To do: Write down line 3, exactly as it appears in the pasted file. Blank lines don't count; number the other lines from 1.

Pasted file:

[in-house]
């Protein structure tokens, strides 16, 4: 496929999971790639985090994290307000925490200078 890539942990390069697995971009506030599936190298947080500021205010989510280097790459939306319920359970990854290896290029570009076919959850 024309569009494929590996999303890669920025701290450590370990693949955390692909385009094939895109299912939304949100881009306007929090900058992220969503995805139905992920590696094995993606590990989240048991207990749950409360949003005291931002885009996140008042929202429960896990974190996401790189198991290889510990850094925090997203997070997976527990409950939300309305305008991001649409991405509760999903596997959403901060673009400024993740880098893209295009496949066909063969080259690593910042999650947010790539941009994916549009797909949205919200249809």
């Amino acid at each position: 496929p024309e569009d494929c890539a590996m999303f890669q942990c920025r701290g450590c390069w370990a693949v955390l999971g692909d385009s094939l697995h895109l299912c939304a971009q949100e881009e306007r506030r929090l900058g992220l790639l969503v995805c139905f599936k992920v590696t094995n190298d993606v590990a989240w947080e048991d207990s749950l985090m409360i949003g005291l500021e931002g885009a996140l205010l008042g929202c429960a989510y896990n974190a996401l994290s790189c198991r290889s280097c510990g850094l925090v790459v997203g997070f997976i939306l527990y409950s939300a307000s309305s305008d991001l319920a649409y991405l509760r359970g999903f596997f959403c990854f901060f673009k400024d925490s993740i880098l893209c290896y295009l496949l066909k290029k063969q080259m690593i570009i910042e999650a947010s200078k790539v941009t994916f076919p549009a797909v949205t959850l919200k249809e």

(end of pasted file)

């Amino acid at each position: 496929p024309e569009d494929c890539a590996m999303f890669q942990c920025r701290g450590c390069w370990a693949v955390l999971g692909d385009s094939l697995h895109l299912c939304a971009q949100e881009e306007r506030r929090l900058g992220l790639l969503v995805c139905f599936k992920v590696t094995n190298d993606v590990a989240w947080e048991d207990s749950l985090m409360i949003g005291l500021e931002g885009a996140l205010l008042g929202c429960a989510y896990n974190a996401l994290s790189c198991r290889s280097c510990g850094l925090v790459v997203g997070f997976i939306l527990y409950s939300a307000s309305s305008d991001l319920a649409y991405l509760r359970g999903f596997f959403c990854f901060f673009k400024d925490s993740i880098l893209c290896y295009l496949l066909k290029k063969q080259m690593i570009i910042e999650a947010s200078k790539v941009t994916f076919p549009a797909v949205t959850l919200k249809e």